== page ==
From chapter two, the narrator explored the story as seen from a child’s point of view. He talked about his childhood and the Nigerian society in which he grew.
A place where many who tried to live tomorrow became stuck....
A country where every old man was King and every young man listened....
A world of laughter and drama that foreigners would gladly drop their money to watch.
He also speaks about his family; the tension between his parents due to the effect of his father’s job at the Institute of Special Studies. As the narrator grows up the real aim of the story emerges, as we come across more characters and unprecedented events start unfolding. Rumours and legends abound. Series of hypotheses start to emerge, partly in credit to Chekhov, the Russian naturalist who delivers series of seminars and hypothesized multiple universes and that the Black hole must have been the gateway to our universe, from where ethereal beings must have sneaked in, eons ago. Governments support his researches and the Nigerian President even made policies along his eugenic ideas, declaring in a highly eloquent speech that government should reserve the right to birth control.
The narrator’s experience culminates into a multilateral government project to send 24 young African astronauts to space. The narrator was chosen as part of the team. Book one ends with an accident, the Mars crew lost their way and all contacts with the Earth. They braced themselves for a long sojourn on the red planet.
Book two explores another timeline preceding book one. Here, instead of the narrator, the reader sees the story through the eyes of the book’s important characters; Olabode, the troubled bachelor who was also the narrator’s uncle, Sola Aderomoke; the elegant, adventurous female journalist, Lord; the intellectual pervert who leads a profane organization, Olanusi; the brilliant but senile psychiatrist. Each of them has their own story and yet all their stories are interwoven. Their lives are interwoven in a manner that contributed to the story line.
Sola is Olabode’s girlfriend, Olanusi is the mythical lord’s former psychiatrist. When Olabode starts to have schizophrenic problems, he approached Olanusi who helped unravel the significance of his hallucinations. Olabode would dream of another life in another age. He did not just dream, he sees life as it was, 30,000 years ago. He experiences the war of the primates, a long time ago in prehistoric England, when the modern Homo sapiens triumphed over the primitive, brutish Neanderthals. In this myth and dream he met a La kenu who turned out to be Sola, of his modern world. The plot thickens as lord and his neo-nihilist movement, the human renaissance plan to take over the world and usher a new age of the supermen, where superhuman abilities through genetic alteration will spurn the evolution of a new breed of men. Is there a grand conspiracy by the ancient lords here, those beings who left those genomic signs on the ancient rocks several years before, or is this twist of events just a mere coincidence? The fate of the world nonetheless appears to have been sealed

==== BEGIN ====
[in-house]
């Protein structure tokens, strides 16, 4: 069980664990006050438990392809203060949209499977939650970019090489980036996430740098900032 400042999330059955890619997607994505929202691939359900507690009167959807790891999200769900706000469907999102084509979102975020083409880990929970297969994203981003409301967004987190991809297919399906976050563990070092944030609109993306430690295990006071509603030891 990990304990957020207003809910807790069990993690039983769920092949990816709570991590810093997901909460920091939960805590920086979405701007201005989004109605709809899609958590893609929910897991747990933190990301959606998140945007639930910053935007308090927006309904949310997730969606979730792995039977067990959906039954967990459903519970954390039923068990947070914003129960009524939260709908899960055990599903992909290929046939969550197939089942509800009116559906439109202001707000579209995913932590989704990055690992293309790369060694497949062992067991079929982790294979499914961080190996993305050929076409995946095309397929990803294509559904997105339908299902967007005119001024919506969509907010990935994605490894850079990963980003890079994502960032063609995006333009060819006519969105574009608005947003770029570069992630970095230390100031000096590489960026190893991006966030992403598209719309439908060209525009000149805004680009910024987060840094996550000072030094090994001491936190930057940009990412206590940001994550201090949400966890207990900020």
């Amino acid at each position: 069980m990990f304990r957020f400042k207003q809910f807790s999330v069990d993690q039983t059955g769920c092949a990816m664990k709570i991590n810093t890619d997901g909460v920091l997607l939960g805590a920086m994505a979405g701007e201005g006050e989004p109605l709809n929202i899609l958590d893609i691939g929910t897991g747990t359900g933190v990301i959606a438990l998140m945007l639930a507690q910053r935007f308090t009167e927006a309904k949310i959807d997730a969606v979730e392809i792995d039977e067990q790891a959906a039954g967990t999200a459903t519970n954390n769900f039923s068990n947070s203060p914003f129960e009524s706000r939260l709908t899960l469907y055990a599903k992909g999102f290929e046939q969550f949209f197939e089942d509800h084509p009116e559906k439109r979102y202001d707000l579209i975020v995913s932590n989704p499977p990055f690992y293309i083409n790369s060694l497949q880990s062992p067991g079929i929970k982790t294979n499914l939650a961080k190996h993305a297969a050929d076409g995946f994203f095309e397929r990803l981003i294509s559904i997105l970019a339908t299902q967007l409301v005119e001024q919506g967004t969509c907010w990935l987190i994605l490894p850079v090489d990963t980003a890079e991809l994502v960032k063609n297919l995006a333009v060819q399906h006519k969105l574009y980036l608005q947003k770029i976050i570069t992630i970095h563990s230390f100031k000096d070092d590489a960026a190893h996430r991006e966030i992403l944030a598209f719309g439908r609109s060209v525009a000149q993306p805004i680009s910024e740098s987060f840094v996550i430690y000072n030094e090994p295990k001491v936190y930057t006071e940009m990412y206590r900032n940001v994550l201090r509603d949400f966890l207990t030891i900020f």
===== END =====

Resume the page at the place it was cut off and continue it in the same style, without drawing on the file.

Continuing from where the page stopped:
In the beginning of Book 3 the narrator returns from Mars with the rest of the crew in the year 2287, meeting a very different world that has advanced scientifically and technologically.
The saga culminates in the ultimate confrontation and defeat of evil, epitomised by the human renaissance organization’s plan to create a new world order that will eliminate what it considers ordinary men, as opposed to supermen, which they hope to create.
‘A time comes, when the mere man will seem to the superman, an embarrassment’
The book takes some philosophical issues pertinent to the origin of man, and his continuous search for his identity. Several questions are raised and focus brought on lingering, controversial matters such as evolution, abortion, racism, and religion. It is intricate in its description of events. The style of writing is also good, with frequent flash-backs and rapid plot. The story timeline actually commences in book two, goes back to book 1 and finally ends in book 3. The language is fascinating, it is the rich, biblical English typical with writers like J.R Tolkien and C.S Lewis. The author did a good job of blending together, the various complex characters of the book. Yet the book is without flaw. Spelling errors occur randomly on its pages. Atimes, the plot progresses two slowly and in such a complicated way that the reader may lose touch with the characters. The writer makes up for this in the rich dialogues embedded in the plot.
Altogether, I will say this is one of the most interesting Nigerian novels I’ve read. The theme and the plot have a way of captivating a reader’s interest in a way that one doesn’t get released until he reads to the end. It is expected that controversy will arise concerning the intricate issues raised by the book and some readers may find themselves averse to the opinions of the narrator. Tope Apoola deserves some commendation for putting forward this brilliant debut.